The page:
Kitchen Republic isn't the first restaurant to attempt a small-plates-Asian-fusion concept in Huntington Beach. And as with others that came before it—such as Scraps, which closed after a year—it's earnest in its efforts and ambitious in its intent. But here at Bella Terra, Kitchen Republic is fighting a particularly hard battle. Buffalo Wild Wings and Cheesecake Factory flank it. Both chain restaurants were packed on the weekend nights I visited; Kitchen Republic had six customers.
If I had to guess why it's struggling to find a foothold, I would say Kitchen Republic's price points are too expensive for the older generation of Asians who've never paid more than $5 for a bowl of pho. At the same time, some of its food may be too Asian for those who've yet to discover that a little tendon on beef is a good thing. This leaves Kitchen Republic to carve out a narrow target audience of trendy, younger customers fluent in Asian food but with the short attention spans of a crazy Yelper.
This all becomes evident when you see the dishes Kitchen Republic has chosen to attract them. The menu worships recent restaurant tropes as though they were the Gospel of Thomas. Poutine, roasted Brussels sprouts and poke are all present and accounted for. And up until a few weeks ago, it even offered roasted bone marrow served with triangles of crustless toast. I once had a very good rendition of uni pasta there. It was hot and creamy, the vaguely buttery sea urchin liquefied into a sauce that coated strands of thin egg noodles. Last week, it disappeared from the menu.
For another pasta dish, the kitchen greases the same noodles with garlic butter—something that may or may not be inspired by AnQi's famed garlic noodles and sold for about the same price. And the best deal here may be the grilled lamb chops. You get three for $13—all pan roasted competently and served next to a small dome of cheesy orzo pasta that stretches out in webs.
Though there's a burger to order (a truffled one, no less), what you want at Kitchen Republic are actually the straight-up Asian dishes. The braised pork belly comes steeped in its own pot juices in a small ramekin. To eat it, you're supposed to tuck the meat into steamed buns, then garnish that with shaved scallions, cucumbers and sprouts. But since the anise-scented broth had most of the flavor, I dipped the DIY sandwiches into the liquid, treating it as a sort of improvised au jus.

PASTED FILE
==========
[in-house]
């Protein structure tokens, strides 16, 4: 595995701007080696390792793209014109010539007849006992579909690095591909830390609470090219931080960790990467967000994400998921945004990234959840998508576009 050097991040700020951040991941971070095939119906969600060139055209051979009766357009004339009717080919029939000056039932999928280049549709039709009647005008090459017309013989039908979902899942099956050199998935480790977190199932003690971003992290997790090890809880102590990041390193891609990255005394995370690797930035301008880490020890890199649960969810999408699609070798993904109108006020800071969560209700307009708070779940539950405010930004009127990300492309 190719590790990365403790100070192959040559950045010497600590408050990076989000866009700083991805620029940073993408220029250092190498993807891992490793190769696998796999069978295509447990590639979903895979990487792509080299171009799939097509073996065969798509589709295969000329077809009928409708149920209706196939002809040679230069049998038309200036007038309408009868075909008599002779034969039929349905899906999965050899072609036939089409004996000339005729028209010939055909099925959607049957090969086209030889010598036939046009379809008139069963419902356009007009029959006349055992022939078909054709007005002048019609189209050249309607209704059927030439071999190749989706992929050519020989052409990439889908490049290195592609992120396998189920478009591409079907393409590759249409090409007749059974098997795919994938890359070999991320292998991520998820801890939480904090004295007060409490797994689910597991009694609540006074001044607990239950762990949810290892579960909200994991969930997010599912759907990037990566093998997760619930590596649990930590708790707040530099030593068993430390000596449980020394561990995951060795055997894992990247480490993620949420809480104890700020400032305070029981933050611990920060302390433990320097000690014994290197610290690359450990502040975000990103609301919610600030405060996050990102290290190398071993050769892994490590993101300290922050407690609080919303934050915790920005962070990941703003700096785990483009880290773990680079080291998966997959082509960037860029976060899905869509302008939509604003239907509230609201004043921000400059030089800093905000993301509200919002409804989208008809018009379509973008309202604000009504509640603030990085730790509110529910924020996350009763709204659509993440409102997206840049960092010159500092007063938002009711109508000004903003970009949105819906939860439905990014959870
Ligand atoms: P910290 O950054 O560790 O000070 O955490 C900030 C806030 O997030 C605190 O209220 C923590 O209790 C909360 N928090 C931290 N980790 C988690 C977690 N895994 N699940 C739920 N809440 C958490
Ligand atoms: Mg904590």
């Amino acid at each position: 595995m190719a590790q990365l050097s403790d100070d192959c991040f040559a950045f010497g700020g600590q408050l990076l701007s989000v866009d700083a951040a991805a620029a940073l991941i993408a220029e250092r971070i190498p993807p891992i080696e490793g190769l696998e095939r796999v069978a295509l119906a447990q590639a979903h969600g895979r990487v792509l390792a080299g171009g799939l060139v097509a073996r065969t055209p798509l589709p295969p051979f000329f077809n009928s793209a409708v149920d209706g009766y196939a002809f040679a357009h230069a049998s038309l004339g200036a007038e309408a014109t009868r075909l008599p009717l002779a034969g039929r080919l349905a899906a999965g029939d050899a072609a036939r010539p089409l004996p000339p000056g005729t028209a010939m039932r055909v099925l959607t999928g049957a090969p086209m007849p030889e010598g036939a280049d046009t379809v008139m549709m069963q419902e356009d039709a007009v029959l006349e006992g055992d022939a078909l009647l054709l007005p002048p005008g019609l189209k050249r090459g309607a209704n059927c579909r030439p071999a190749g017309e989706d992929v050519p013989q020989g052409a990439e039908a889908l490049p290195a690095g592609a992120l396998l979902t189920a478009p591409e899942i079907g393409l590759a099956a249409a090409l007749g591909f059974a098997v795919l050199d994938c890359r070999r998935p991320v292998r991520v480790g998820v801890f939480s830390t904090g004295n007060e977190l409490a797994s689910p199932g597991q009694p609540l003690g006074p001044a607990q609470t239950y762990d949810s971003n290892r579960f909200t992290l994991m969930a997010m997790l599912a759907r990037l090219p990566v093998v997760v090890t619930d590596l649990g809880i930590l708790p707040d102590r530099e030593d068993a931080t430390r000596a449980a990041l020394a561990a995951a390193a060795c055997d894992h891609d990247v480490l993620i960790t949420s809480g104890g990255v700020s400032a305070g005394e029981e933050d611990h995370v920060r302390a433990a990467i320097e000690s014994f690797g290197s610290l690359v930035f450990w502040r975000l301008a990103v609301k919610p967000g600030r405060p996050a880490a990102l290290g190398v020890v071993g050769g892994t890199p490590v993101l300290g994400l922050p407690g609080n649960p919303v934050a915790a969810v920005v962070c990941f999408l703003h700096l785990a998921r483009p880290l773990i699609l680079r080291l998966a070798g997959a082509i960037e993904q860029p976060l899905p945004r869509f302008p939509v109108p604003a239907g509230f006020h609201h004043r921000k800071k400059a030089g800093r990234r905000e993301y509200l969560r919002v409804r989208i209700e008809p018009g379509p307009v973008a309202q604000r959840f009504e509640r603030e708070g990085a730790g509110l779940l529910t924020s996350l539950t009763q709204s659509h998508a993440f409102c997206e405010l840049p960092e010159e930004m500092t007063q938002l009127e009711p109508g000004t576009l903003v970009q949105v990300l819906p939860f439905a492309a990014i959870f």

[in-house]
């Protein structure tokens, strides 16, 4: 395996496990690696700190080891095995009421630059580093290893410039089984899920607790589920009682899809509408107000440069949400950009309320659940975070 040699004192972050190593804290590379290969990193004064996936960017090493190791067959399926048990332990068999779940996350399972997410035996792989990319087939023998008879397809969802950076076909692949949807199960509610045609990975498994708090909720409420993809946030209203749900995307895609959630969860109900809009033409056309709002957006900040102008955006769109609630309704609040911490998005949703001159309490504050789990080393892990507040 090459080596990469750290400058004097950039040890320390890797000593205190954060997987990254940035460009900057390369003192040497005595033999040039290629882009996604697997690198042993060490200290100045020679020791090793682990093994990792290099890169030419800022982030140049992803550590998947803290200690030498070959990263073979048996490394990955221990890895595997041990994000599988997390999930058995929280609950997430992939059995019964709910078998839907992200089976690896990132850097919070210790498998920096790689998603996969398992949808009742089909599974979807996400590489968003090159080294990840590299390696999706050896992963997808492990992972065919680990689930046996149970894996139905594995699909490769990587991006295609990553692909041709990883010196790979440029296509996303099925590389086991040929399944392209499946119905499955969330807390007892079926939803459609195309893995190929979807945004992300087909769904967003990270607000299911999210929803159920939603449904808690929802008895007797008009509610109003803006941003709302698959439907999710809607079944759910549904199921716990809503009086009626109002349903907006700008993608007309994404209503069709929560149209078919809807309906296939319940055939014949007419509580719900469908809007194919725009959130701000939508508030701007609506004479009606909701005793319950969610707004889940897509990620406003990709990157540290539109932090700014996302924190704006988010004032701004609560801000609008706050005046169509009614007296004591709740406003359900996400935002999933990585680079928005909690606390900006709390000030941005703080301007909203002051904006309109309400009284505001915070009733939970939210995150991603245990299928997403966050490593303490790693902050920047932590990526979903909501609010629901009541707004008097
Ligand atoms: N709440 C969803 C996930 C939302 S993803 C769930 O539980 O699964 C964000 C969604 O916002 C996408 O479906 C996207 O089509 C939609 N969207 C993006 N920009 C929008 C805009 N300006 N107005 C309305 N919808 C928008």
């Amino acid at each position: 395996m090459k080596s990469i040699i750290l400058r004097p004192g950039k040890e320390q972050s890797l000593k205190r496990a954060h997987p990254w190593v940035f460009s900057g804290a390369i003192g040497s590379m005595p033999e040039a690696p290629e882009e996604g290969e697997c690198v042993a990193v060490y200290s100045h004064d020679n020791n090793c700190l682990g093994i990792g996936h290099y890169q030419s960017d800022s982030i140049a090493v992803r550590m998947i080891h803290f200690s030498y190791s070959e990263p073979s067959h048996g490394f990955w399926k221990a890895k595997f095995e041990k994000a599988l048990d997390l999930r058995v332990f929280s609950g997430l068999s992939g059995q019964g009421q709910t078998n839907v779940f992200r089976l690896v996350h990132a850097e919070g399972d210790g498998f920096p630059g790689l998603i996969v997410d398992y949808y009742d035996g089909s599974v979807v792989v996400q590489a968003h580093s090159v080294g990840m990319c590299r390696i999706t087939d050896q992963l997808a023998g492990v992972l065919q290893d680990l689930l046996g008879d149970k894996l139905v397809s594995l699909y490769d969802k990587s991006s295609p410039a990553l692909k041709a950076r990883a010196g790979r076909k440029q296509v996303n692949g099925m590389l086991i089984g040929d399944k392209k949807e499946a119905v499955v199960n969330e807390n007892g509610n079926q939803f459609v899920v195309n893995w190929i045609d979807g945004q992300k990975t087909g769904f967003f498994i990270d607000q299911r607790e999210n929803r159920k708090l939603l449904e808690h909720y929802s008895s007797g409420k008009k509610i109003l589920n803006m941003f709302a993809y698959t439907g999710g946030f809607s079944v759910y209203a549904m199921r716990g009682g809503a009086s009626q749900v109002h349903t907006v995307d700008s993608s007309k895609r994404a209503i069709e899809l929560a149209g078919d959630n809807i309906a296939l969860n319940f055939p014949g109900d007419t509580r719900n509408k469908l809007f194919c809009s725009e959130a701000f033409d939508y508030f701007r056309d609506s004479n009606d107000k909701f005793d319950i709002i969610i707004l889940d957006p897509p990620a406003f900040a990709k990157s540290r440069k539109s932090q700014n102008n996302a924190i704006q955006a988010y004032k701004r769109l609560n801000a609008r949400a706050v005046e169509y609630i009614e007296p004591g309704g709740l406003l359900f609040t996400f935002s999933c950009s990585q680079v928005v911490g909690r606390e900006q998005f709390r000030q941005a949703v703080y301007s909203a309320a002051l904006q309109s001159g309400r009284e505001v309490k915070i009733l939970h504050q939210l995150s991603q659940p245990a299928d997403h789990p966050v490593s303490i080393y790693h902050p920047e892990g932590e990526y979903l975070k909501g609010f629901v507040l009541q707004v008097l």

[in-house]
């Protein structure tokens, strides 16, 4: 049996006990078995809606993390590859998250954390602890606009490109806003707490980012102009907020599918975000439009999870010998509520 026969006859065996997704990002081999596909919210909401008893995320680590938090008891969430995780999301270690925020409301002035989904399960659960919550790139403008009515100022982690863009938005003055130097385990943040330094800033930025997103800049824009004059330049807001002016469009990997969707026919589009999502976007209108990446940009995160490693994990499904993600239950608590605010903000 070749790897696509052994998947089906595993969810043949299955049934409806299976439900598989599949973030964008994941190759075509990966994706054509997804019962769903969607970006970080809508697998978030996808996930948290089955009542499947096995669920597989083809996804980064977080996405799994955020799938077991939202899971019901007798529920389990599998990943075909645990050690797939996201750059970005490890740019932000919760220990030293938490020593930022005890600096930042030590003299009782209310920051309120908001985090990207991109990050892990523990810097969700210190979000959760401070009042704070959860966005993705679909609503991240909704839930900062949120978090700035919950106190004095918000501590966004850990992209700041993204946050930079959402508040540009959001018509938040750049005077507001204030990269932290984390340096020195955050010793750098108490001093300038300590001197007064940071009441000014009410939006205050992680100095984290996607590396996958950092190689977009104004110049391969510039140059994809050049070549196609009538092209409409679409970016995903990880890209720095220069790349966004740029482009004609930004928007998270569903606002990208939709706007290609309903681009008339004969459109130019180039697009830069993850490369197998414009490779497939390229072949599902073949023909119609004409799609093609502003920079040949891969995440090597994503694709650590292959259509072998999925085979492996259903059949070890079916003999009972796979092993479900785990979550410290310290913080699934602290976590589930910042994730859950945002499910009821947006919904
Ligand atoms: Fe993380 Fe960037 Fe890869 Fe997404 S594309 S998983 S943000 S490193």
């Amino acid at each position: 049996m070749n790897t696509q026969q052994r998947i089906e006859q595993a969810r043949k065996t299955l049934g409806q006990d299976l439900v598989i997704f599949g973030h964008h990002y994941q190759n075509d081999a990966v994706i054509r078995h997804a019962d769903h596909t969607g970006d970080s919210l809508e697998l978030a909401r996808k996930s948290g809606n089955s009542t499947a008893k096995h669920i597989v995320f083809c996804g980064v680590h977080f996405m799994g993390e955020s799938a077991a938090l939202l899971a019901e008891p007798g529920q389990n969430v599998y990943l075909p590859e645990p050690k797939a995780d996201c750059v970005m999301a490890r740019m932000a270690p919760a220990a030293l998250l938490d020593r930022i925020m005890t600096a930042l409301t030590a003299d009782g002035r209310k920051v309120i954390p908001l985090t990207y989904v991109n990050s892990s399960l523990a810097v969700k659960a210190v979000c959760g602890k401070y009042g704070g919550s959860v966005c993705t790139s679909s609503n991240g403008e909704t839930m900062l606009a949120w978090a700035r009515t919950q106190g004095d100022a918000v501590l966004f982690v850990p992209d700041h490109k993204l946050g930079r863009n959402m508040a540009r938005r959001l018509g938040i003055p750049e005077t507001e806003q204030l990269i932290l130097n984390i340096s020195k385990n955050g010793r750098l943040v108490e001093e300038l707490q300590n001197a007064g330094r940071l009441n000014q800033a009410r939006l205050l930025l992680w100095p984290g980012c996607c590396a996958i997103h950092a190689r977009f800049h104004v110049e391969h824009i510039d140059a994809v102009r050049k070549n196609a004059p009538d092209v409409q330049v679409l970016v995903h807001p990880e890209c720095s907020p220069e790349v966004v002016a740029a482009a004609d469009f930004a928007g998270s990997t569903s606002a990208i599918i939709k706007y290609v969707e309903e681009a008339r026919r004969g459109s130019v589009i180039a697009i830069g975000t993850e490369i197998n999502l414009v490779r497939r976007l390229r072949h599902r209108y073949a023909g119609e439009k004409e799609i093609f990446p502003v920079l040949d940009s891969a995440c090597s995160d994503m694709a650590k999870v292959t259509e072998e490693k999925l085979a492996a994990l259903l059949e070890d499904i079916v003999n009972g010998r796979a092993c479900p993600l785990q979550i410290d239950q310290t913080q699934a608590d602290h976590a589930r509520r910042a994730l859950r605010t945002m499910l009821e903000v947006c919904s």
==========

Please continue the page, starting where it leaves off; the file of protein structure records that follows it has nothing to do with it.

Kitchen Republic's $15 "Frizzled Rice" might be the most you'll pay for shrimp fried rice anywhere, but when you get it, you'll immediately spot where the money went. Those white streaks running through the rice grains are premium lump crab meat. Khao soi—the Thai noodle soup that so captured the imagination of Playground's Jason Quinn he made a whole food stall out of it—is also a good bet. The kitchen staff serves it in deconstructed layers: the chicken in its curry sauce on the bottom of the bowl, the egg noodles above that, then an impenetrable beehive of wispy fried noodles on top. It's incredibly messy and hard to eat, especially when the staff tell you you have to mix it all together and squeeze a lime into it. But it all manages to work out in the end.
Easier to navigate, though spicier by a thousand Scovilles, is a beef curry with sliced chiles as its only vegetable. The wait staff give you ample warning, but they don't tell you the beef is loaded with gelatin-rich tendon—something that's coveted by Asians but might be misconstrued by everyone else as fat or gristle.
Kitchen Republic has other dishes that aren't quite Asian enough. The Imperial egg rolls are the very best kind of cha giò, blistered fried stogies packed with shrimp, crab and pork, all patiently wrapped in rice paper instead of the usual egg roll skin. But when I asked for lettuce leaves to eat it with, the waiter shrugged after checking with the kitchen.
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The only unsuccessful dish here is the fried corn and shrimp—something neither Asians nor non-Asians would like. And it's not because the dried baby shrimp's pungent aroma wallops you in the nose; the problem is the corn, which is dry and sticks to your teeth as though old gum. Still, everyone should give Kitchen Republic a shot. The restaurant is full of potential, and it sure beats Cheesecake Factory, with or without its hour-long wait times.
Kitchen Republic, 7821 Edinger Ave., Ste. 110, Huntington Beach, (714) 891-8890; www.kitchenrepublicbistro.com. Open Mon., 3-9 p.m.; Tues.-Thurs. & Sun., 11:30 a.m.-9 p.m.; Fri.-Sat., 11:30 a.m.-10 p.m. Dinner for two, $30-$50, food only. Full bar.